Saturday, February 25th, 2023, at 6:04 PM Wellington, New Zealand Time
Author: Mattanaw, Christopher Matthew Cavanaugh
Former Chief Architect, Adobe Systems
Current President/Advisor, Social Architects and Economists International.
The purpose of this page will be to provide and define methods of diagramming and visualization which may support nearly everyone who is interested in understanding nearly any life process better. Anything that is done in life can have a helpful programmatic representation as computer and information scientists may know, as training on programming initially covers the abstract and general utility of programming. Completeness of programming languages is supposed to include simple structures which can be easily used to represent behavior of objects in the world, and their properties. Simple everyday processes many have used in everday life like cooking in the kitchen, are expressed in recipes which already resemble computer programs. Behavior in the kitchen is much like work. Careful thinking reveals that all behaviors really do resemble also work in the kitchen. It is an easy progression to make to move from using written kitchen recipes to writing recipe programs. A recipe program of a family recipe can include guided steps to ensure that a cook is trained to replicate the recipe. Programs could likewise be used to create recipes for scientists to replicate prior studies which had programmatic recipes already created. This should convince the reader of the wide applicability of programming.
Programming code is a form of text-visual diagram. We don’t think of it often as a diagram but really it is identical with equivalent diagrams that have UML format. We can write box and arrows type diagrams to represent a wide variety of processes which programs would also represent, meaning diagrams have about as wide applicability as programs. Narrative descriptions of programs may be written in natural language. These would be paragraphs, which can be translated to simpler recipes, and translated to programs, and translated into diagrams that have a simple box-and-arrows approach, like UML.
Anyone can make use of programs, simple diagramming techniques, and so on to understand more thoroughly life processes, and also to make plans to self-program. Programming of the self and one’s own behavior is the same as training. When one trains oneself on following a recipe, one is training on a program. Once one is well trained, one is running a program for the recipe. It is not optional whether one is or is not running such a program when doing the behaviors after trainin. Doing the behaviors to make the recipe is already represented by analogy to the program. The program created the behavior and somewhat describes the behavior. Parents and grandparents leaving recipes hope their children and grandchildren and later progeny become programmed like they were. What is interesting is that you can create programs of your own and train on them for your moral development.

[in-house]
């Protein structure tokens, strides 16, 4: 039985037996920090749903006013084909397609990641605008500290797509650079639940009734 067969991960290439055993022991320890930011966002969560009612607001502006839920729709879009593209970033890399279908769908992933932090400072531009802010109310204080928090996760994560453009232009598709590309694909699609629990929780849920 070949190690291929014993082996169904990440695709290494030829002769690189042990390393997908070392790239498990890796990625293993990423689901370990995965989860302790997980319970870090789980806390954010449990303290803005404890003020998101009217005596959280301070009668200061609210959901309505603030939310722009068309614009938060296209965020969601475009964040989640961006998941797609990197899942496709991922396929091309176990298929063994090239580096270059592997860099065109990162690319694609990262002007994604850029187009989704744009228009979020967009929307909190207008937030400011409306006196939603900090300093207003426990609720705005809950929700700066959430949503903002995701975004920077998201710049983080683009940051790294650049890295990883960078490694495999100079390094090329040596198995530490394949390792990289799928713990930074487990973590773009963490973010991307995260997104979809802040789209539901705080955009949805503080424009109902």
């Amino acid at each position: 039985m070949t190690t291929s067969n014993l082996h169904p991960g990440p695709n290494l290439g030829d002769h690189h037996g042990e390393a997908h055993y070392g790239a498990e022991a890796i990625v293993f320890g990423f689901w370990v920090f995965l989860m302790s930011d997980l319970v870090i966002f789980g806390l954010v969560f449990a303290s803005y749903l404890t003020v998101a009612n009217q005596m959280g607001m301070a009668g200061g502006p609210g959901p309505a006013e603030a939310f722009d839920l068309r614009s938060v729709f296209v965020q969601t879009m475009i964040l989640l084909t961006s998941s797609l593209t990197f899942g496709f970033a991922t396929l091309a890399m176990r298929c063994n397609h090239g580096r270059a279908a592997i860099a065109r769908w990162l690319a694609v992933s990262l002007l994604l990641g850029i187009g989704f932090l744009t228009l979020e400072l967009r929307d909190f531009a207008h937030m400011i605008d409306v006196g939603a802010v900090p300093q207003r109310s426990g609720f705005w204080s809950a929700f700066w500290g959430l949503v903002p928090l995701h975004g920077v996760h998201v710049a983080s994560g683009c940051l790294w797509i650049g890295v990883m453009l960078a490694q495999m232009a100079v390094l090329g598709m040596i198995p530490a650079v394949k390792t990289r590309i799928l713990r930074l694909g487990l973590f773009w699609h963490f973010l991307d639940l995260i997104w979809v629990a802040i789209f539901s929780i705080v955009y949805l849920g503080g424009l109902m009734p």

Your behavior also already resembles programs which were not yet written. If you wrote a program to depict all your behavior you would have succeeded in describing to the world how you behave and behaved. You are then writing something that indicates all your behavior is program-like. Diagrams can be used instead of programs to depict the behavior. Again it is not questionable that a program analogy is a good one if already the behavior is well represented by a program, and if to train others to have the same behavior, one would need to train them on recipes which could be substituted for programs. Since diagrams may be used instead, one can also say that lives are diagram like, when the diagrams are similar to programs and recipes, and clearly describe the objects and behaviors.
Diagrams can be very simple and yet very useful. Oddly, the author has thought he could teach young children how to diagram in ways which were similar to his work in software architecture and enterprise architecture for large organizations, and for governments. Much that is done by professionals is easy to do, and yet the information is protected information so that people can act as though their careers are more esoteric or abstruse, or hard to learn. I think software architecture is sometimes simple to teach, and what can be learned by anyone may be better than what is used by large organizations. This is because sometimes needs are quite simple, and diagramming and programming itself is simple (although it can grow in complexity, like growing complexity in the world and life), but enterprises often use techniques that are too formal, too market driven (using products created by others), or are too makeshift and unstandardized.
The approaches here will share valuable information from my experience as a software architect and psychologist, and from experience as an applied moral philosopher and ethicist. I am also of course an experienced software engineer and know how to code and represent system behaviors. Readers of this document will learn how to use very simple diagramming methods which include a mixture of free play and of formalism, which makes it possible to follow rules that allow for representing life behaviors. The results of a program that depict life well is part of science, so one becomes more of a scientist by knowing how to do these activities.
Completed at 6:26 pm in 23 minutes without edits, semi-blind typed. This document was not yet read or proofread, or spellchecked. Unedited as part of a study in editing
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I am a semi-retired social architect and consultant, with professional/academic experience in the fields of computer science, psychology, philosophy, and more recently, economics.
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